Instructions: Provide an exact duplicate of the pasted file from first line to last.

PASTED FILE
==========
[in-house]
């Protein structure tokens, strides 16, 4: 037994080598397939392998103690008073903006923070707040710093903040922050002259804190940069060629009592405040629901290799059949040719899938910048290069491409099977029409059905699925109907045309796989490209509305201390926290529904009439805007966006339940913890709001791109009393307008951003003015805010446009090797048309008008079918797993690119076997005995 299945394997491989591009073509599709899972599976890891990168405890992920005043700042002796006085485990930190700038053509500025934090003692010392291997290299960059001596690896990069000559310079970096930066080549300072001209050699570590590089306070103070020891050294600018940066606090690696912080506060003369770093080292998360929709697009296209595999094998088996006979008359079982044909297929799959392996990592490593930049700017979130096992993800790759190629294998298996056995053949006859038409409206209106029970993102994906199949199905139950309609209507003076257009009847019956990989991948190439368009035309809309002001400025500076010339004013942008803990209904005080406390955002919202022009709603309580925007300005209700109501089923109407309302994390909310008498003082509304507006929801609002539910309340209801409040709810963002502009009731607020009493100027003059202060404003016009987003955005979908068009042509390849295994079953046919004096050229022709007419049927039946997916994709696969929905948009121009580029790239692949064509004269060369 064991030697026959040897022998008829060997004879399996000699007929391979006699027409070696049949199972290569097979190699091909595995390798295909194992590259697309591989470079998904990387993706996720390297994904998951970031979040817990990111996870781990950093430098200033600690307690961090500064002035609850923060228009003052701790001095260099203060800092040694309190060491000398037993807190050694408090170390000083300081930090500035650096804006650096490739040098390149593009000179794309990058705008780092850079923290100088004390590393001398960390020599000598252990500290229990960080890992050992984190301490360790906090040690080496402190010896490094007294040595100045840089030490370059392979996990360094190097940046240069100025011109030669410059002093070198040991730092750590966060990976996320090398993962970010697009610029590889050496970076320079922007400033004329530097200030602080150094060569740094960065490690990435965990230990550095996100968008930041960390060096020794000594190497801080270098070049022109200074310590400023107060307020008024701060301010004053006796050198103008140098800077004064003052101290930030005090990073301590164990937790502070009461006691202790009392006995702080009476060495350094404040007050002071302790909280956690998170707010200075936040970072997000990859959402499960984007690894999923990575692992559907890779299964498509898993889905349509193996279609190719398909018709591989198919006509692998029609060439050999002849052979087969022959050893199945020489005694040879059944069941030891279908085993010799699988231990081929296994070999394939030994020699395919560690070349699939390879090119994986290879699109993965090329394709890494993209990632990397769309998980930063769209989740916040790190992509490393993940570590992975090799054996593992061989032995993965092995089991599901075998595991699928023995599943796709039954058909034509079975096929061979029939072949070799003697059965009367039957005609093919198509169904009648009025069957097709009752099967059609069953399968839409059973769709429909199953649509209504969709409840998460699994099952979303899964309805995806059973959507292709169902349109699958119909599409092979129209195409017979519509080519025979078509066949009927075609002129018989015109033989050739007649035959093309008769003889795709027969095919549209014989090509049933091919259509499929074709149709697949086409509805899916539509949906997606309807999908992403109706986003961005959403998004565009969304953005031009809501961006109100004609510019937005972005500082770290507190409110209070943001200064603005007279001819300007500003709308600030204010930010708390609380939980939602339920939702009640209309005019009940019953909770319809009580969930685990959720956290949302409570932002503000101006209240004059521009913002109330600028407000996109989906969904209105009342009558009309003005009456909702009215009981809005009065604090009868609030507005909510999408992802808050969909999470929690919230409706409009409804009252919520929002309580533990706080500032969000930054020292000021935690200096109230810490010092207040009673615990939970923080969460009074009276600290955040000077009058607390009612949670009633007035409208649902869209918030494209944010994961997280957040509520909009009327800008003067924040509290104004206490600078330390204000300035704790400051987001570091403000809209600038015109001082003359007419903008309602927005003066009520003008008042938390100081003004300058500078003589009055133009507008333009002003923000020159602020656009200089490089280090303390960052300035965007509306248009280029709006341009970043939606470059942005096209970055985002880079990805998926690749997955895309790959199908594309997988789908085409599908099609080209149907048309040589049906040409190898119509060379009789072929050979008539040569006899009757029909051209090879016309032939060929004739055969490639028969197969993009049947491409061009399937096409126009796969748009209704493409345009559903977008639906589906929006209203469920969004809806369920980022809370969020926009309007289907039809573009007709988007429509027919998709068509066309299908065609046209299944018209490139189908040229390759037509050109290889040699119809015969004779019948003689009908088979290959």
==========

[in-house]
């Protein structure tokens, strides 16, 4: 037994080598397939392998103690008073903006923070707040710093903040922050002259804190940069060629009592405040629901290799059949040719899938910048290069491409099977029409059905699925109907045309796989490209509305201390926290529904009439805007966006339940913890709001791109009393307008951003003015805010446009090797048309008008079918797993690119076997005995 299945394997491989591009073509599709899972599976890891990168405890992920005043700042002796006085485990930190700038053509500025934090003692010392291997290299960059001596690896990069000559310079970096930066080549300072001209050699570590590089306070103070020891050294600018940066606090690696912080506060003369770093080292998360929709697009296209595999094998088996006979008359079982044909297929799959392996990592490593930049700017979130096992993800790759190629294998298996056995053949006859038409409206209106029970993102994906199949199905139950309609209507003076257009009847019956990989991948190439368009035309809309002001400025500076010339004013942008803990209904005080406390955002919202022009709603309580925007300005209700109501089923109407309302994390909310008498003082509304507006929801609002539910309340209801409040709810963002502009009731607020009493100027003059202060404003016009987003955005979908068009042509390849295994079953046919004096050229022709007419049927039946997916994709696969929905948009121009580029790239692949064509004269060369 064991030697026959040897022998008829060997004879399996000699007929391979006699027409070696049949199972290569097979190699091909595995390798295909194992590259697309591989470079998904990387993706996720390297994904998951970031979040817990990111996870781990950093430098200033600690307690961090500064002035609850923060228009003052701790001095260099203060800092040694309190060491000398037993807190050694408090170390000083300081930090500035650096804006650096490739040098390149593009000179794309990058705008780092850079923290100088004390590393001398960390020599000598252990500290229990960080890992050992984190301490360790906090040690080496402190010896490094007294040595100045840089030490370059392979996990360094190097940046240069100025011109030669410059002093070198040991730092750590966060990976996320090398993962970010697009610029590889050496970076320079922007400033004329530097200030602080150094060569740094960065490690990435965990230990550095996100968008930041960390060096020794000594190497801080270098070049022109200074310590400023107060307020008024701060301010004053006796050198103008140098800077004064003052101290930030005090990073301590164990937790502070009461006691202790009392006995702080009476060495350094404040007050002071302790909280956690998170707010200075936040970072997000990859959402499960984007690894999923990575692992559907890779299964498509898993889905349509193996279609190719398909018709591989198919006509692998029609060439050999002849052979087969022959050893199945020489005694040879059944069941030891279908085993010799699988231990081929296994070999394939030994020699395919560690070349699939390879090119994986290879699109993965090329394709890494993209990632990397769309998980930063769209989740916040790190992509490393993940570590992975090799054996593992061989032995993965092995089991599901075998595991699928023995599943796709039954058909034509079975096929061979029939072949070799003697059965009367039957005609093919198509169904009648009025069957097709009752099967059609069953399968839409059973769709429909199953649509209504969709409840998460699994099952979303899964309805995806059973959507292709169902349109699958119909599409092979129209195409017979519509080519025979078509066949009927075609002129018989015109033989050739007649035959093309008769003889795709027969095919549209014989090509049933091919259509499929074709149709697949086409509805899916539509949906997606309807999908992403109706986003961005959403998004565009969304953005031009809501961006109100004609510019937005972005500082770290507190409110209070943001200064603005007279001819300007500003709308600030204010930010708390609380939980939602339920939702009640209309005019009940019953909770319809009580969930685990959720956290949302409570932002503000101006209240004059521009913002109330600028407000996109989906969904209105009342009558009309003005009456909702009215009981809005009065604090009868609030507005909510999408992802808050969909999470929690919230409706409009409804009252919520929002309580533990706080500032969000930054020292000021935690200096109230810490010092207040009673615990939970923080969460009074009276600290955040000077009058607390009612949670009633007035409208649902869209918030494209944010994961997280957040509520909009009327800008003067924040509290104004206490600078330390204000300035704790400051987001570091403000809209600038015109001082003359007419903008309602927005003066009520003008008042938390100081003004300058500078003589009055133009507008333009002003923000020159602020656009200089490089280090303390960052300035965007509306248009280029709006341009970043939606470059942005096209970055985002880079990805998926690749997955895309790959199908594309997988789908085409599908099609080209149907048309040589049906040409190898119509060379009789072929050979008539040569006899009757029909051209090879016309032939060929004739055969490639028969197969993009049947491409061009399937096409126009796969748009209704493409345009559903977008639906589906929006209203469920969004809806369920980022809370969020926009309007289907039809573009007709988007429509027919998709068509066309299908065609046209299944018209490139189908040229390759037509050109290889040699119809015969004779019948003689009908088979290959």